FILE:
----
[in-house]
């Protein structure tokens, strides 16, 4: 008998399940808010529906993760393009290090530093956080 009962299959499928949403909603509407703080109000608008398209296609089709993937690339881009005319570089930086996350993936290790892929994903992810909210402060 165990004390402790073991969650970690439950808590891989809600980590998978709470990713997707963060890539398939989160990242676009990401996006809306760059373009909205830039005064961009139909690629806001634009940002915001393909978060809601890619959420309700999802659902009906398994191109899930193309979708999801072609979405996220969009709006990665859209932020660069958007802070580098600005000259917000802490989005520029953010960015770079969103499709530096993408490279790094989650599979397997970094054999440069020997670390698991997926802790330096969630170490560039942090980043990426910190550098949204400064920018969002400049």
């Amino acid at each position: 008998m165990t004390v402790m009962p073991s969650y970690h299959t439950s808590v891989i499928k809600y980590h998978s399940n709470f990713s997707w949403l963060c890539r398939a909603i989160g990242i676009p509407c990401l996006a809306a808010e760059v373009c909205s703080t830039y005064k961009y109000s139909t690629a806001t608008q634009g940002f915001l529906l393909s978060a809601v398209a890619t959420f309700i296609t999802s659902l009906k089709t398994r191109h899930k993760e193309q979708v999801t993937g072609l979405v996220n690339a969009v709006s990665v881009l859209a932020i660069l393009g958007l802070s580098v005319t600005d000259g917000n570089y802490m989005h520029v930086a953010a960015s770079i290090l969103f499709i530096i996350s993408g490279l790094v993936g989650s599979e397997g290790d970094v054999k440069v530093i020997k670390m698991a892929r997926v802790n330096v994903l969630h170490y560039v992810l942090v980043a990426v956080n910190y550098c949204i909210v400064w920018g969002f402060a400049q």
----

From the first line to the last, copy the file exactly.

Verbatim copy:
[in-house]
């Protein structure tokens, strides 16, 4: 008998399940808010529906993760393009290090530093956080 009962299959499928949403909603509407703080109000608008398209296609089709993937690339881009005319570089930086996350993936290790892929994903992810909210402060 165990004390402790073991969650970690439950808590891989809600980590998978709470990713997707963060890539398939989160990242676009990401996006809306760059373009909205830039005064961009139909690629806001634009940002915001393909978060809601890619959420309700999802659902009906398994191109899930193309979708999801072609979405996220969009709006990665859209932020660069958007802070580098600005000259917000802490989005520029953010960015770079969103499709530096993408490279790094989650599979397997970094054999440069020997670390698991997926802790330096969630170490560039942090980043990426910190550098949204400064920018969002400049």
């Amino acid at each position: 008998m165990t004390v402790m009962p073991s969650y970690h299959t439950s808590v891989i499928k809600y980590h998978s399940n709470f990713s997707w949403l963060c890539r398939a909603i989160g990242i676009p509407c990401l996006a809306a808010e760059v373009c909205s703080t830039y005064k961009y109000s139909t690629a806001t608008q634009g940002f915001l529906l393909s978060a809601v398209a890619t959420f309700i296609t999802s659902l009906k089709t398994r191109h899930k993760e193309q979708v999801t993937g072609l979405v996220n690339a969009v709006s990665v881009l859209a932020i660069l393009g958007l802070s580098v005319t600005d000259g917000n570089y802490m989005h520029v930086a953010a960015s770079i290090l969103f499709i530096i996350s993408g490279l790094v993936g989650s599979e397997g290790d970094v054999k440069v530093i020997k670390m698991a892929r997926v802790n330096v994903l969630h170490y560039v992810l942090v980043a990426v956080n910190y550098c949204i909210v400064w920018g969002f402060a400049q």